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NPB’s last Triple Crown winner hangs up his bat

Nobuhiko Matsunaka, who in 2004 became the seventh batter in NPB to win a triple crown, announced Tuesday that he was retiring after failing to get a tryout with a new team.

Matsunaka won two Pacific League MVP Awards, in 2000 and 2004. He didn’t really deserve the ’00 honor, but won as the premier player on the pennant-winning team–at the expense of Seibu Lions shortstop Kazuo Matsui. Yet from 2004-2006, Matsunaka was Nippon Professional Baseball’s most dominant player.  In 2005, the award went to Hawks lefty Toshiya Sugiuchi, who went 18-4 with a 2.11 ERA that season. The following year’s award went to Michihiro Ogasawara, who led the Nippon Ham Fighters franchise to their first Japan Series in 16 years.

Matsunaka was complicated. For years, he was the team leader. When Julio Zuleta joined Daiei in 2003, he said Matsuzaka was the one who welcomed him with open arms and helped him a lot. Asked about that, Sadaharu Oh said he was grateful for the veteran’s presence because being chummy with players was something he wasn’t good at. Yet, Matsuzaka appeared to become a polarizing figure and was fairly easy to offend. Individuals who got on his bad side would get shut out.

While stocky and not overly fast, Matsunaka was a superb base runner, who it seems never misjudged his chances of scoring from third base on a fly ball — even though he would often go on fairly shallow flys. He is one of 26 players with 5,000-plus plate appearances who stole fewer than 35 career bases and hit fewer than 20 triples. Among that group of slowpokes, he scored 26.5 percent of the time he reached on a ball other than a home run. That figure is fourth behind LeRon Lee (.278), Masahiko Morino (.272) and Takeya Nakamura (.265). Although he didn’t attempt to steal often, Matsunaka was a 72 percent base stealer.

The second draft pick of the Daiei Hawks in 1996, Matsunaka was a key figure as the club led the PL’s regular season standings for five times between 1999 and 2005. The Hawks went to three Japan Series during that stretch and won two of them. Although he was a superb regular-season performer, Matsunaka always seemed to be pressing in the offseason and accomplished very little. When the PL introduced a playoff system in 2004, the Hawks lost the league title at home for two straight seasons.

NPB’s all-time fielding team: shortstops

This is the third part of a series on the best fielders in Japanese baseball history. Today will cover the shortstops, and ask what happened to most of the guys who played the position before 1980?

Hall of Famer Yoshio Yoshida is an easy favorite as the best-fielding shortstop to ever play in Japan. The shortstops are another odd list in that after Yoshida and Kenji Koike, the remaining eight are all contemporaries who have recently retired or will in the next few years. If one were to rank them only by fielding win shares,  only four of the top 10 would have careers that started before 1989.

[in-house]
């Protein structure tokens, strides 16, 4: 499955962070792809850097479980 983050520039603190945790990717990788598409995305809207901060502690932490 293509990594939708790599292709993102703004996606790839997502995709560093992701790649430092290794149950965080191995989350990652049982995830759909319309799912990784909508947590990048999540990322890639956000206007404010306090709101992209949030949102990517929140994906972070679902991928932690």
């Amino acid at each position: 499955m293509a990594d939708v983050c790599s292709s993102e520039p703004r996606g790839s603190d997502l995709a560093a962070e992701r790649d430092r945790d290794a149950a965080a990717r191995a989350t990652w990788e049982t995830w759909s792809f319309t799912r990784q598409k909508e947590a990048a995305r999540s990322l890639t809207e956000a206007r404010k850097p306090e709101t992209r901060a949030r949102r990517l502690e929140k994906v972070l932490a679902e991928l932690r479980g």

If one ranked players by the number of times win shares considers a shortstop the best gold glove candidate, Yoshida dominated the Central League in the ’50s, Koike dominated the Pacific League in the ’70s. No one has really dominated a decade like they did, but most of the guys on the list had a stretch of four or five seasons when he was either the best in his league or a close second.

The numbers given with each player are: career fielding win shares at shortstop, total fielding win shares per 27 outs, WS golden gloves, actual golden gloves. These were first awarded in 1972 , so neither Yoshida nor Koike ever won one.

  1. Yoshio Yoshida, Tigers, 1953-1969: 106-.547, 8,*
  2. Kenji Koike, , 1961-1974: 90-.668, 7,*
  3. Hirokazu Ibata, Dragons, 1998-2015: 84-.480, 6, 6
  4. Takuro Ishii, BayStars, 1989-2012: 91-.439, 2, 1
  5. Kazuo Matsui, Lions-Eagles, 1994-present: 88-.473, 4, 4
  6. Makoto Kosaka, Marines, 1997-2010: 76-.597, 5, 4
  7. Makoto Kaneko, Fighters, 1994-2014: 70-.509, 5, 1
  8. Takashi Toritani, Tigers, 2004-present: 83-.483, 4, 1
  9. Masahiro Kawai, Giants, 1984-2006: 69-.498, 4, 6
  10. Shinya Miyamoto, Swallows, 1995-2013: 73-.412, 2, 6

Three of the players on this list spent significant time at other positions. This is the normal practice for good offensive players at the end of their careers, but it only applies to No. 10, Shinya Miyamoto, who won three Golden Gloves at third base.

No. 4, Takuro Ishii, began his career as a pitcher, before becoming a Golden Glove-winning third baseman, before being converted to short. Makoto Kaneko was a rookie of the year and golden glove winner at second before being moved to shortstop, where he appears to have been undervalued in the voting.

Kazuo Matsui is now an outfielder, and he forfeited his chance to move higher in the rankings by spending seven years in the States. Matsui earned 23 fielding win shares in the majors, mostly at second, but add that to his NPB totals at all positions and he would shoot past Yoshida in terms of total fielding win shares in his career.

Another player who has been undervalued in the voting is Takashi Toritani of the Tigers. Toritani, however, was hurt two years ago and his range went from really good to really poor and if he keeps playing short, he might drop off the list. He’s going to keep playing somewhere because he’s a great hitter, but his range appears to be a serious issue.